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Jets' Wheeler lucky to be back playing hockey

Winnipeg Jets' Blake Wheeler is escorted to the bench after getting hit in the throat with a shot from the point during second period NHL action aginst the New Jersey Devils' in Winnipeg on Saturday.

JOHN WOODS/The Canadian Press

Winnipeg Jets' forward Blake Wheeler knows he dodged a bullet recently and he's lucky to be back playing hockey.

He got a scare last Saturday when New Jersey forward Petr Sykora fired a slap shot from the point that hit Wheeler in the neck. Wheeler immediately left the ice for the hospital, clutching his throat.

"I was nervous at first," Wheeler recalled Thursday after practising with the Jets at the MTS Centre. "I couldn't really tell where it hit me. I couldn't tell if I could breath."

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Wheeler spent a day at Winnipeg's Health Sciences Centre undergoing tests. Doctors said he was incredibly lucky. The puck barely missed his jugular and his Adam's Apple.

"The only good spot it could hit, it hit. So, I was pretty lucky," he said. "I think I was able to react just quick enough to kind of turn my head a little bit and it just missed the jugular."

Wheeler said he wasn't wearing a neck guard and doubts one would have helped anyway.

"We've looked at the things. There's not much out there. If you are going to get hit with a slap shot, it's going to do some damage no matter what. I don't really know what else you can really do except for duck the next time."

He added that it was the first time he'd ever been hit in the neck while playing hockey.

When asked what it felt like at the time, Wheeler smiled and said: "It felt like I got a slap shot in the throat."

Then he added, "I don't know, it was more the shock that was scary. It wasn't so much the pain just making sure I could breathe."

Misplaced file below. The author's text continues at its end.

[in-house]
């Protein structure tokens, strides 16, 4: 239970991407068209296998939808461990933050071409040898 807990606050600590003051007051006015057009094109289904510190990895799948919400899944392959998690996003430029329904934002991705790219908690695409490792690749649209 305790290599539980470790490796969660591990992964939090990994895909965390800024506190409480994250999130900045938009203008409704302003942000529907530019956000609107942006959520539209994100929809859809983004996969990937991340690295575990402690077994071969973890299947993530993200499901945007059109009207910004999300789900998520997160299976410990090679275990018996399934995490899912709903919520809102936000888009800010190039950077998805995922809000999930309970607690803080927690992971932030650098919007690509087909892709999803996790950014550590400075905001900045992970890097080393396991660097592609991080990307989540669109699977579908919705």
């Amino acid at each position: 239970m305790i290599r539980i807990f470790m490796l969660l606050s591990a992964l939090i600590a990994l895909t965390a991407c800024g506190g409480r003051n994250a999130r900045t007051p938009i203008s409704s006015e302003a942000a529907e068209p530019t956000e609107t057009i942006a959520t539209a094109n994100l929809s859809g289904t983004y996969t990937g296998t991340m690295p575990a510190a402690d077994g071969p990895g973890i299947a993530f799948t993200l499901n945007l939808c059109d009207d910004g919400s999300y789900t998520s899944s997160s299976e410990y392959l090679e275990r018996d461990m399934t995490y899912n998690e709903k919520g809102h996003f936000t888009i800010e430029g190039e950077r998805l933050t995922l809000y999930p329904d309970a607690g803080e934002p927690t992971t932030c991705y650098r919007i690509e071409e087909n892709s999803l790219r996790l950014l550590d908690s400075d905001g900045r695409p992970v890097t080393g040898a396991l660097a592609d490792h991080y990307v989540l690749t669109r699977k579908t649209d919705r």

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Wheeler will be in Winnipeg's lineup Thursday when the Jets play the struggling Buffalo Sabres at the MTS Centre. The Sabres arrived in town after losing to Chicago 6-2 on Wednesday, their tenth straight loss on the road.

The Jets haven't been doing much better lately, going 2-6 in January.

Winnipeg coach Claude Noel said having Wheeler back is helpful. "He has a lot of speed, creates a lot of offence," Noel said Thursday. "He's been doing a lot of stuff for us which when you don't [have]you really can see what you don't have...He's a welcome addition back for us."

Noel added that the Jets need to take advantage of Buffalo's troubles. "As much as we respect their team, and like their team, we're trying to win games, just as they are and they would do the same to us."

He added: "We have a chance to win, they played last night. So, is the advantage ours? Not sure. We'll see how it opens up."

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About the Author
European Correspondent

Paul Waldie has been an award-winning journalist with The Globe and Mail for more than 10 years. He has won three National Newspaper Awards for business coverage and been nominated for a Michener Award for meritorious public service journalism. He has also won a Sports Media Canada award for sports writing and authored a best-selling biography of the McCain family. More

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